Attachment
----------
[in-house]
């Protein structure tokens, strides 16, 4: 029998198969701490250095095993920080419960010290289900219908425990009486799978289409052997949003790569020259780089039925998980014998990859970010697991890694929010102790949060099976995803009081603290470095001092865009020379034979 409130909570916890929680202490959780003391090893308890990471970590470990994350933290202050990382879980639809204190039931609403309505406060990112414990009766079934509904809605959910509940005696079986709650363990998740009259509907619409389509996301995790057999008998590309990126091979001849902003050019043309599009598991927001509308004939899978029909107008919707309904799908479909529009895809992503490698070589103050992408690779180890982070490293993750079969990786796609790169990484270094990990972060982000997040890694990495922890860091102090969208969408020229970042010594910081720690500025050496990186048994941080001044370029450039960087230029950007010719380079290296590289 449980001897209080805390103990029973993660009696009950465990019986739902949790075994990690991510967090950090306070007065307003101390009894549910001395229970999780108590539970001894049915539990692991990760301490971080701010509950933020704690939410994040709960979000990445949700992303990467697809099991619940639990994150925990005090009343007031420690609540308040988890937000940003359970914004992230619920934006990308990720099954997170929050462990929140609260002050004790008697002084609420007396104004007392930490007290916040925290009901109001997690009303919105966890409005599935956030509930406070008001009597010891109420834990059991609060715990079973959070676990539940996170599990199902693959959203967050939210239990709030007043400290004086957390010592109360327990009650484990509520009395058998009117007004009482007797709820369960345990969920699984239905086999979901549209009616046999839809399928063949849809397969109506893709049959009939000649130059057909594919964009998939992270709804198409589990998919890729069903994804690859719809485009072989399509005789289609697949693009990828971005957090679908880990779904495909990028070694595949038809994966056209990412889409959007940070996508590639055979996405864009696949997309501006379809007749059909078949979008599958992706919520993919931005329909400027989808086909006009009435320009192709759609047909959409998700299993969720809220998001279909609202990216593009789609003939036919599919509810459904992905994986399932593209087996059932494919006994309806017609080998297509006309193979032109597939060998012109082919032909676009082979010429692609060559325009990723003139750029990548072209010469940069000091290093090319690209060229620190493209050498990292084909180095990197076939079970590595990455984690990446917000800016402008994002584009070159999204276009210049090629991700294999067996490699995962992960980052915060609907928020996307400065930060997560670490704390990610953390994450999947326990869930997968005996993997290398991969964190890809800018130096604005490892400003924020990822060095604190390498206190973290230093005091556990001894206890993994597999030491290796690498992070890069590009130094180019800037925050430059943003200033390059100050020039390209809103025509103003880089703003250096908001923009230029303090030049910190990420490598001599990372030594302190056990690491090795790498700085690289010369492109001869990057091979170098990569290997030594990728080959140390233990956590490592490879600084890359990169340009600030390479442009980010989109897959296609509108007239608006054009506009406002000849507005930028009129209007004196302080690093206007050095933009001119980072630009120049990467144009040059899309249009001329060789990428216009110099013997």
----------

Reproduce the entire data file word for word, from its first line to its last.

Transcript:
[in-house]
């Protein structure tokens, strides 16, 4: 029998198969701490250095095993920080419960010290289900219908425990009486799978289409052997949003790569020259780089039925998980014998990859970010697991890694929010102790949060099976995803009081603290470095001092865009020379034979 409130909570916890929680202490959780003391090893308890990471970590470990994350933290202050990382879980639809204190039931609403309505406060990112414990009766079934509904809605959910509940005696079986709650363990998740009259509907619409389509996301995790057999008998590309990126091979001849902003050019043309599009598991927001509308004939899978029909107008919707309904799908479909529009895809992503490698070589103050992408690779180890982070490293993750079969990786796609790169990484270094990990972060982000997040890694990495922890860091102090969208969408020229970042010594910081720690500025050496990186048994941080001044370029450039960087230029950007010719380079290296590289 449980001897209080805390103990029973993660009696009950465990019986739902949790075994990690991510967090950090306070007065307003101390009894549910001395229970999780108590539970001894049915539990692991990760301490971080701010509950933020704690939410994040709960979000990445949700992303990467697809099991619940639990994150925990005090009343007031420690609540308040988890937000940003359970914004992230619920934006990308990720099954997170929050462990929140609260002050004790008697002084609420007396104004007392930490007290916040925290009901109001997690009303919105966890409005599935956030509930406070008001009597010891109420834990059991609060715990079973959070676990539940996170599990199902693959959203967050939210239990709030007043400290004086957390010592109360327990009650484990509520009395058998009117007004009482007797709820369960345990969920699984239905086999979901549209009616046999839809399928063949849809397969109506893709049959009939000649130059057909594919964009998939992270709804198409589990998919890729069903994804690859719809485009072989399509005789289609697949693009990828971005957090679908880990779904495909990028070694595949038809994966056209990412889409959007940070996508590639055979996405864009696949997309501006379809007749059909078949979008599958992706919520993919931005329909400027989808086909006009009435320009192709759609047909959409998700299993969720809220998001279909609202990216593009789609003939036919599919509810459904992905994986399932593209087996059932494919006994309806017609080998297509006309193979032109597939060998012109082919032909676009082979010429692609060559325009990723003139750029990548072209010469940069000091290093090319690209060229620190493209050498990292084909180095990197076939079970590595990455984690990446917000800016402008994002584009070159999204276009210049090629991700294999067996490699995962992960980052915060609907928020996307400065930060997560670490704390990610953390994450999947326990869930997968005996993997290398991969964190890809800018130096604005490892400003924020990822060095604190390498206190973290230093005091556990001894206890993994597999030491290796690498992070890069590009130094180019800037925050430059943003200033390059100050020039390209809103025509103003880089703003250096908001923009230029303090030049910190990420490598001599990372030594302190056990690491090795790498700085690289010369492109001869990057091979170098990569290997030594990728080959140390233990956590490592490879600084890359990169340009600030390479442009980010989109897959296609509108007239608006054009506009406002000849507005930028009129209007004196302080690093206007050095933009001119980072630009120049990467144009040059899309249009001329060789990428216009110099013997």